Many publishers wrestle with how to monetise their ad inventory effectively.
It’s all not as easy as it sounds, as there are complexities and issues, but some relief is on the horizon.
First, the issues we all face are as follows:
- Inventory: We have too much inventory and, as a consequence, the price is far too cheap and the expectation is such from advertisers.
- Heritage and legacy issues: Generally, people (in my experience, particularly ad sales staff and agency planners and buyers), are still unfamiliar with the mobile channel and either don’t know the questions to ask or feel they should know the answers — so they don’t feel they can ask the questions.
- Creative issues: Formats can be difficult to standardise. We make it difficult to work with us sometimes. In addition, a lack of creativity rules (thinking “beyond the banner” can prove challenging for many).
08 April 2014 · by Otto Sjöberg
What can your news organisation learn about storytelling from a picture of a grumpy cat? If you attended the Guardian Changing Media Summit recently, you’re well aware of how feline photos can, indeed, improve your digital storytelling.
In fact, pictures of cats were so abundant during the summit that Robin Hough, editor of Guardian Media Network, tweeted: “Interesting stat – 99.9% of all presentations at #GdnCMS have begun with/included at some point a funny pic of a cat.”
It might not be what you expect from a distinguished publisher like the Guardian, but if you also attended the Changing Media Summit last year, you could see it coming.
In what must be considered the most entertaining presentation of the 2013 Summit, Jonah Peretti, founder and CEO of BuzzFeed, explained our fascination with cute animals. BuzzFeed has quickly built a successful – or at least very viral – media brand on the combination of cute animals and investigative journalism....[more]
30 March 2014 · by David Murphy
There have been two big buzzwords in mobile over the past six months or so: programmatic buying and native advertising.
Programmatic is the process of buying advertising inventory automatically and, arguably, more effectively, impression by impression. Most of the major mobile ad networks now have a programmatic offering. In some instances, they have chucked in the ad network model in order to concentrate on the demand (advertiser) side, relying on the ad exchanges for their inventory, rather than having publishers and app developers signed up to their own network.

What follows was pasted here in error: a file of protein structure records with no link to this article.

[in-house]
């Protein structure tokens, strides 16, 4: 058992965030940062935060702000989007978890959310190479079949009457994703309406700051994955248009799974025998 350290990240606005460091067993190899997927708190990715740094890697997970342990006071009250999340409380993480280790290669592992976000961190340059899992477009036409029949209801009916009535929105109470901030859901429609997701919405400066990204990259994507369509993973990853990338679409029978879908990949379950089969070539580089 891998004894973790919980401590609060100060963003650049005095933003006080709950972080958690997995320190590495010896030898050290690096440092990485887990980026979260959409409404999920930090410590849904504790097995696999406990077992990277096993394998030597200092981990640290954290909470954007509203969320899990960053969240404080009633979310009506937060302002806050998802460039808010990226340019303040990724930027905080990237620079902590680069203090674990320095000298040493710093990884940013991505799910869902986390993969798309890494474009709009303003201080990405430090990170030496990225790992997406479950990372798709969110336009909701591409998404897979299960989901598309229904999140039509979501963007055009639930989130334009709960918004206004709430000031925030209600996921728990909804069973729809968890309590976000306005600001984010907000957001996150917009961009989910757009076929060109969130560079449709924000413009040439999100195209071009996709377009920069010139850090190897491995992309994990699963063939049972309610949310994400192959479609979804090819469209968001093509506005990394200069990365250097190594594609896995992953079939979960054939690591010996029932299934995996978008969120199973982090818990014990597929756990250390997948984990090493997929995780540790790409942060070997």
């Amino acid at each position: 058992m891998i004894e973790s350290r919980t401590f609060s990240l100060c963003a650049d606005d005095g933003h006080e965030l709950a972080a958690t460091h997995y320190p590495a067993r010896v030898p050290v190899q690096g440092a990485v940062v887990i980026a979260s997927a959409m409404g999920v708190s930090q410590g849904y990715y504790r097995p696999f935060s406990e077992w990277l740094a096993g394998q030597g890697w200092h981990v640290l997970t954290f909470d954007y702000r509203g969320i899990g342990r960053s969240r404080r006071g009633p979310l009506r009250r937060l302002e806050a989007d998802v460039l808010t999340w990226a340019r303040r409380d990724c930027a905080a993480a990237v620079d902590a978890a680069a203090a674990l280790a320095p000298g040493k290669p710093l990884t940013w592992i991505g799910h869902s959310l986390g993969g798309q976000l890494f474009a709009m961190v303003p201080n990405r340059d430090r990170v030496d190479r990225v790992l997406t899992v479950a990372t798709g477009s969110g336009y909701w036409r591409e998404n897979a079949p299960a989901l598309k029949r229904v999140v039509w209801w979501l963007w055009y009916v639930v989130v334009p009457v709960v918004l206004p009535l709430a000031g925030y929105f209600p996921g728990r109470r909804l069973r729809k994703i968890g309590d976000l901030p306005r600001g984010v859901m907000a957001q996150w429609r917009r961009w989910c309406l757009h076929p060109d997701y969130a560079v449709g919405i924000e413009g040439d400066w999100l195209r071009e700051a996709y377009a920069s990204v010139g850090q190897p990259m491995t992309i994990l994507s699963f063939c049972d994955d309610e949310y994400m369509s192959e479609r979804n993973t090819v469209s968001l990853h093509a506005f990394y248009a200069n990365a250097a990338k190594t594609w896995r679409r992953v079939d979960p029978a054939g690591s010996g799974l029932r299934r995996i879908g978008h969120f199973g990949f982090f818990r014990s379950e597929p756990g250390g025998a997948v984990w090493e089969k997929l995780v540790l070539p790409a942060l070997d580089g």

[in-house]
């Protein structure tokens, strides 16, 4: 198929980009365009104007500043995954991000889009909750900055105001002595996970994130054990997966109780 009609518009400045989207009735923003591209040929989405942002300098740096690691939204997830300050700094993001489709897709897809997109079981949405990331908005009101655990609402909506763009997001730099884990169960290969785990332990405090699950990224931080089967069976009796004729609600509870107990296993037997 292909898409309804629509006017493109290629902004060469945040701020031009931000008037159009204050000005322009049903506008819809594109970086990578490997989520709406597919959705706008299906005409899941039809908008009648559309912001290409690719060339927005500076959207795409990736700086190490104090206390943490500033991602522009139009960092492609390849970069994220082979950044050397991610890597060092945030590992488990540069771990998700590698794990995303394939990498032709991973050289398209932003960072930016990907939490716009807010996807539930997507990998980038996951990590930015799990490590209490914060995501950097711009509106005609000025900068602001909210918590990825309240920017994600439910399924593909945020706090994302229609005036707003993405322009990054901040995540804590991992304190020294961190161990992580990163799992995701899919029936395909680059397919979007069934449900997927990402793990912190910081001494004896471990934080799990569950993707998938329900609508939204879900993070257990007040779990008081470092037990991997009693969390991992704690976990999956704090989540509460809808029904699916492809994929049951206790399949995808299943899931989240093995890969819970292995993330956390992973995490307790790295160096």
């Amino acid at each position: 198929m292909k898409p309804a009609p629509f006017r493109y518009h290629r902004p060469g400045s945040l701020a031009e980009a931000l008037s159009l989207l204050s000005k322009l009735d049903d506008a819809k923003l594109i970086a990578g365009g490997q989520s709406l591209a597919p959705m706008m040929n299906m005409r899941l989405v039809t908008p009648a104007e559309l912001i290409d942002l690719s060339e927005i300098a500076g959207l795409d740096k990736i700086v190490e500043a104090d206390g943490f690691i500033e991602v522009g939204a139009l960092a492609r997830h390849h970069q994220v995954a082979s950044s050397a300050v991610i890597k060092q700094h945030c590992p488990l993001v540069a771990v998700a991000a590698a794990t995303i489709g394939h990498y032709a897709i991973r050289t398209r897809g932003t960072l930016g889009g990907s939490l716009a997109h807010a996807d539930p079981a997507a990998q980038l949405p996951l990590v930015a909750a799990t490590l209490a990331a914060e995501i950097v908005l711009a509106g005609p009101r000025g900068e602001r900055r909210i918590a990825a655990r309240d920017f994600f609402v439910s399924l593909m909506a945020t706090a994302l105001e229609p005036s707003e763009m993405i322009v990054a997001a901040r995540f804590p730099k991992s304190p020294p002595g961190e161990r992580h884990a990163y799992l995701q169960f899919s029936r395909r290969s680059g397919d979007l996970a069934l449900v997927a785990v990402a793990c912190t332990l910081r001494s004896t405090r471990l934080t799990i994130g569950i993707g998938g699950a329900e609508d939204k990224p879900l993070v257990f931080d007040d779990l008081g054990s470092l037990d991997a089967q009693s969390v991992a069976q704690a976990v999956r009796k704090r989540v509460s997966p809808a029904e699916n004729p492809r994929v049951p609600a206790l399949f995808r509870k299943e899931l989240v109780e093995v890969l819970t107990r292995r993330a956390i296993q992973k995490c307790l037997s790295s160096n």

Programmatic is without doubt a hot topic. But it is eclipsed, I would argue, by native advertising, where the ad does not look hugely different than the editorial content, but is flagged as an ad with a phrase such as “presented by (the advertiser brand name).”
The reason for the interest in native is not hard to fathom if you look at Facebook. Most people are aware of the company’s recent success with mobile advertising, but they might not all realise how important native is to that success. The company made US$1.5 billion from native advertising last year, with 53% of that coming through mobile devices.
Facebook’s ad business has been built on native.
Last week, the analyst, eMarketer, reported global mobile ad spend more than doubled in 2013 to total US$17.96 billion, up from US$8.76 billion in 2012. That’s a rise of US$9.2 billion. The remarkable point to note is that US$6.92 billion of that came from just two companies: Google and Facebook....[more]
25 March 2014 · by Dirk Barmscheidt
The big challenge is to reach and hold the user with our content. To that end, we are always looking for the next bit of breaking news, the exclusive story, or the first interview.
But is this, from a user perspective, the right content strategy?
Are we on the best path to deliver the best content/product, which is so valuable we can bill it to the digital customer?
A look at the current Google Play download hit list shows us news aggregators are the most successful news apps. Brands such as The New York Times or local news brands follow — after a significant gap.
What explains this phenomenon?...[more]
24 March 2014 · by Stefan Savva
For the many people who crawl into bed at night with book in hand and a partner by their side, the last thing they gaze upon and hold close before slipping into the land of Nod is their beloved mobile phone. And, because so many of those same people are awakened by their mobile’s alarm, they no doubt chance a look at the mobile screen as soon as they wake.
So, habitually, their first and last moments of each day are on their mobile phones.
Those same people will reach for their mobiles many times per hour for brief moments as they graze for content. They never turn off their mobiles; they’re never more than a few steps away; and are spending more and more time on their mobiles.
When was the last time you were away from your mobile for more than 10 minutes?
Understanding the mobile user context is hugely important because mobile use is so ubiquitous and because you don’t just use your mobile in a vacuum. You use your mobile while you are eating or commuting or on the treadmill or lying in bed or not listening to your partner.
Studying the audience demographic alone is likely to tell only half the story. And whoever said no to an offer of a faster horse?
Late last year, Fairfax Media spent three months studying the behaviour of a controlled group of readers of the Sydney Morning Herald mobile site. We wanted to know as much about them as possible, because if we knew they were in the office or at home or in the gym, we could better tailor our product and make it more relevant to them....[more]